This article explores in the relationship between the concepts of liberty and constituent power, applicable to contexts of constitutional change in the contemporary world. Using a philosophically skeptical approach to the concept of liberty, the paper provides a reflection on the meaning of political liberty as applied to our everyday social interaction. In line with some of the traditions of classical and early modern thought, this work outlines the link between constituent power and liberty as a complicated relationship. As will be argued, it is not plausible to identify sovereign instances of political interaction as moments of full autonomy to establish long-term normative guidelines within a society. Contrary to what might be thought, however, the awareness of relative political liberty is a central element in the politically emancipatory performance of constitutional power.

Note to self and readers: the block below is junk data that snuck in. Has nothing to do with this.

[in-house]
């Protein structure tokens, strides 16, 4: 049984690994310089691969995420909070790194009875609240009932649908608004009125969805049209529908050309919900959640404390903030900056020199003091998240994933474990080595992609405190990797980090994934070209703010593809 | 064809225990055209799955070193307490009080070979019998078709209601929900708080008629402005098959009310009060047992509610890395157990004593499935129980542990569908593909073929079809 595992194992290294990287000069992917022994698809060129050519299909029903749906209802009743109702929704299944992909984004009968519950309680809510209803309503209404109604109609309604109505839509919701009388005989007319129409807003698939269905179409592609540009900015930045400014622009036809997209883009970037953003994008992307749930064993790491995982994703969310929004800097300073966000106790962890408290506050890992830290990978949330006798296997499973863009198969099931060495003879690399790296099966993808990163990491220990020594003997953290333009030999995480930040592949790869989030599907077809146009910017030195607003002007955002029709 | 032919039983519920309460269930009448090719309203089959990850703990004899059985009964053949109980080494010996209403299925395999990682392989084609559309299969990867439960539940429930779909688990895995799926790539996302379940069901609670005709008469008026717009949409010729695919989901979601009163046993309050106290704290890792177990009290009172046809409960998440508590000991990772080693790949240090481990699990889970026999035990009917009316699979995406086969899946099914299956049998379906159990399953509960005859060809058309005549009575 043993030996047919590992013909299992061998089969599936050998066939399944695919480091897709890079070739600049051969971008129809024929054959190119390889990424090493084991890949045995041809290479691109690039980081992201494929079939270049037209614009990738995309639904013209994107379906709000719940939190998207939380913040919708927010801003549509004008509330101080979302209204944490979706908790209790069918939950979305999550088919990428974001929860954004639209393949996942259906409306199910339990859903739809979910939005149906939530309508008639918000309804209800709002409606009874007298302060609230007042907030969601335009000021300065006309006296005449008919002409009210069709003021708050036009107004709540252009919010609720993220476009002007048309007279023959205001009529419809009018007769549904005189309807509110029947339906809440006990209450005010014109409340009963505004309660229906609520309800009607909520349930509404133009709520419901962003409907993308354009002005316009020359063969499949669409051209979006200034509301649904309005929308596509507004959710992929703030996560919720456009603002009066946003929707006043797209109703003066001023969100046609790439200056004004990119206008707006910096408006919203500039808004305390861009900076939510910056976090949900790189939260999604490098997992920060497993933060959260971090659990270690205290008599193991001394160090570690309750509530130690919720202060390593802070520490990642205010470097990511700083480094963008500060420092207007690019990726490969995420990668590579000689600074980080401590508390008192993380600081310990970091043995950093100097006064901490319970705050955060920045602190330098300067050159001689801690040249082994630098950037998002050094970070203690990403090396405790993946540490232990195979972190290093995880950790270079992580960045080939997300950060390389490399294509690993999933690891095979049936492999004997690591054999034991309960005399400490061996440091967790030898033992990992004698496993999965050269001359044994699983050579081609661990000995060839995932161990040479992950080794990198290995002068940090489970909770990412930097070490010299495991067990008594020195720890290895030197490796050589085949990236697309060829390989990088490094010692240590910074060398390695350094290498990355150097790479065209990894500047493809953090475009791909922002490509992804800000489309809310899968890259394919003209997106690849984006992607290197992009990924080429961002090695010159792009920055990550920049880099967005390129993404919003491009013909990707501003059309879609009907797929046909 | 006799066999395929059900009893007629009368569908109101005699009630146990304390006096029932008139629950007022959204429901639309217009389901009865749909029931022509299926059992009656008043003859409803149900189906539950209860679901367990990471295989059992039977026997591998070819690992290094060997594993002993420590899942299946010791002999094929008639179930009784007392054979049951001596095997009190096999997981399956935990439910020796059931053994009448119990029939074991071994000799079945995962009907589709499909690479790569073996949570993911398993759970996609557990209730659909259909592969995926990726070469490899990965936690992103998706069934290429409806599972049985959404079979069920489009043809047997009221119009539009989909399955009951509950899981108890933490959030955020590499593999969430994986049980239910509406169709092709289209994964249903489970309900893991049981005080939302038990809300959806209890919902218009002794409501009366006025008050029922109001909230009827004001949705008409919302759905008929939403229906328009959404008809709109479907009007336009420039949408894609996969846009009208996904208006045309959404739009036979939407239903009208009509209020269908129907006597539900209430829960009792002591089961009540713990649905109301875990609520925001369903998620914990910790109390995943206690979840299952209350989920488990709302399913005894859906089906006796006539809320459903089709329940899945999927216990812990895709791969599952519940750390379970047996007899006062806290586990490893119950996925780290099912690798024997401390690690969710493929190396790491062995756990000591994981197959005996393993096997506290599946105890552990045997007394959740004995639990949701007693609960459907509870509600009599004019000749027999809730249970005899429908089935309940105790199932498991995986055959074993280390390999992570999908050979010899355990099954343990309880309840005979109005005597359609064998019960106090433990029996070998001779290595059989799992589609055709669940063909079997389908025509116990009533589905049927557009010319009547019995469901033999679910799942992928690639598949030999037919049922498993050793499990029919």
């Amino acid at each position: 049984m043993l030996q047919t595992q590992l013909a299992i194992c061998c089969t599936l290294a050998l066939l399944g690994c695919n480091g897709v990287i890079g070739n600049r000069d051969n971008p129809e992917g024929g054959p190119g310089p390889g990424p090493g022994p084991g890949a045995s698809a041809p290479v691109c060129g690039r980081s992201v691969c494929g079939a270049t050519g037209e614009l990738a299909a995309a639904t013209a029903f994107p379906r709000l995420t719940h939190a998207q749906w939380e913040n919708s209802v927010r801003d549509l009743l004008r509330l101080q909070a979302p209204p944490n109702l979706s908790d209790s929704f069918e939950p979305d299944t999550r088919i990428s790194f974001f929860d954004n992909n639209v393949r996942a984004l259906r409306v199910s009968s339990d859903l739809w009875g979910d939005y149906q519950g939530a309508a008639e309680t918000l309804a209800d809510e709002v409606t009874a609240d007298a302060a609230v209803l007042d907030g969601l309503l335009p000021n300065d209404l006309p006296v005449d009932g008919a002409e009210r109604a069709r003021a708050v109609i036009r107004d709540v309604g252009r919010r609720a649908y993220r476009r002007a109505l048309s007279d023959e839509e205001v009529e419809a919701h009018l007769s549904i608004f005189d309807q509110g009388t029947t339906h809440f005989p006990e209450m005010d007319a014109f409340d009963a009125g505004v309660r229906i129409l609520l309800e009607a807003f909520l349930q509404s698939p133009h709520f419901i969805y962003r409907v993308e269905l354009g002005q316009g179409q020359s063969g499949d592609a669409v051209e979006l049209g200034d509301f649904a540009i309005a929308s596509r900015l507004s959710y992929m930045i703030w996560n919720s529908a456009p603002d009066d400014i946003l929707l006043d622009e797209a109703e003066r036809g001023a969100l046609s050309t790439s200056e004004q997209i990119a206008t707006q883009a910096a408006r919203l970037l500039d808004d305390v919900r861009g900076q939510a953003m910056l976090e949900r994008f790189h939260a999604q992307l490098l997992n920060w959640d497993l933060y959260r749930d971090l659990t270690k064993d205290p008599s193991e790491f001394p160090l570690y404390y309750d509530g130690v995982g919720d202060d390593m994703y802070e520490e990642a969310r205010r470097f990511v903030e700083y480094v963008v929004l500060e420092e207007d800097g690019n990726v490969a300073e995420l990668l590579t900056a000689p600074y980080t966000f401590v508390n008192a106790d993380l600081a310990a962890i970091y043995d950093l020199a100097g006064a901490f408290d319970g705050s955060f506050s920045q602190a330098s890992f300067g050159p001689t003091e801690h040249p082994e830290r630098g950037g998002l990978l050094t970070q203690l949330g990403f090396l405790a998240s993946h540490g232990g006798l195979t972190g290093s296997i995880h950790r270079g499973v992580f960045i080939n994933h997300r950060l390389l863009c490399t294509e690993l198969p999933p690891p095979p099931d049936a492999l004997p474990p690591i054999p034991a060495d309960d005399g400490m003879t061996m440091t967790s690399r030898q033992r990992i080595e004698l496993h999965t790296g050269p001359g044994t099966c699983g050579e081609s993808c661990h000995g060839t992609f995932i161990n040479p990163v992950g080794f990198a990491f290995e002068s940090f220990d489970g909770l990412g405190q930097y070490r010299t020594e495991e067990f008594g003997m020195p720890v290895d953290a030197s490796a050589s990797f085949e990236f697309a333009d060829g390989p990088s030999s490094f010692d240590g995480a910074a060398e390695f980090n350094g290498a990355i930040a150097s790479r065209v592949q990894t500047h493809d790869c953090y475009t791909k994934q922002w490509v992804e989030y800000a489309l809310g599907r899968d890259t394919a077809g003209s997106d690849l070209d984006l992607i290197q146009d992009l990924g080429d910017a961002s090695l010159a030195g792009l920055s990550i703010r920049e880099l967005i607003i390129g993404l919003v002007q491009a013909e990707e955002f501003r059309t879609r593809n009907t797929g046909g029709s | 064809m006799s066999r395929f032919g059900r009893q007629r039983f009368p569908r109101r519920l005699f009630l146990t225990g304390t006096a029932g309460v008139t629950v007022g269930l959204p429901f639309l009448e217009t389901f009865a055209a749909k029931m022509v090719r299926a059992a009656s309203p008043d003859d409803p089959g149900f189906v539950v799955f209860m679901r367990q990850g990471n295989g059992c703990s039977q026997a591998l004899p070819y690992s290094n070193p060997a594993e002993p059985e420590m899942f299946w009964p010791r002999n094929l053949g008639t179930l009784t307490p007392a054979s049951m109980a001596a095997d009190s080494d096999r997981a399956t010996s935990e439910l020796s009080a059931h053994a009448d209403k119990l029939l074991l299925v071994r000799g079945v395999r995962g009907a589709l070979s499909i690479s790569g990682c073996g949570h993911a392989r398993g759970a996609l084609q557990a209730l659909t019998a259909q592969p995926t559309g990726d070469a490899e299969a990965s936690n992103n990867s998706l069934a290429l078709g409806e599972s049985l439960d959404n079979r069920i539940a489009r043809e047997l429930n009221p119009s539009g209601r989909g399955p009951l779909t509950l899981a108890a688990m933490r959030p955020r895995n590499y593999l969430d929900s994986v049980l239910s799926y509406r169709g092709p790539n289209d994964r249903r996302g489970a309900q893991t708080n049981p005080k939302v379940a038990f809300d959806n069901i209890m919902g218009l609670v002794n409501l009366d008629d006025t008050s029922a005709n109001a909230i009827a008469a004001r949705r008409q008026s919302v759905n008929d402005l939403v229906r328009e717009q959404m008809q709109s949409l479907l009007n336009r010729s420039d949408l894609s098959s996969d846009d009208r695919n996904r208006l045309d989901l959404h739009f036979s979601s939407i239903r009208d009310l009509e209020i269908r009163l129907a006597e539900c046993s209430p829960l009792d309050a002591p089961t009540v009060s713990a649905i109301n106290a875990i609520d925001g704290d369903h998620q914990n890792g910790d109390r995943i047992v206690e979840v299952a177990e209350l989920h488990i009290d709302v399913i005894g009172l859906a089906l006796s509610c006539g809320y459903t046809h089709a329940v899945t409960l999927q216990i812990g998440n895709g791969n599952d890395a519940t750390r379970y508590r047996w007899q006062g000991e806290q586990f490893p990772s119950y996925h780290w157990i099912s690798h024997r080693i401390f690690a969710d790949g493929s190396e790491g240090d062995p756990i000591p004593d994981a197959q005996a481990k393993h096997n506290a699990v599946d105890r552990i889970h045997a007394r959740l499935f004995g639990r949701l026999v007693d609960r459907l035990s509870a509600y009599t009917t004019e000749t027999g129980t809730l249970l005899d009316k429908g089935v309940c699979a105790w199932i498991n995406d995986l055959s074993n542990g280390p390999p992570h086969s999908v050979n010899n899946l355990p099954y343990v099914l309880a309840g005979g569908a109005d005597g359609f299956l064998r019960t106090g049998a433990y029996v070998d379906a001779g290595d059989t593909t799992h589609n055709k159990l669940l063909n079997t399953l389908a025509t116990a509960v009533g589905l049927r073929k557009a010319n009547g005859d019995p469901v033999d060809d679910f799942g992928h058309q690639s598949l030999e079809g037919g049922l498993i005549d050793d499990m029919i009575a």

Constituent power freedom of the will political liberty republicanism new Constitution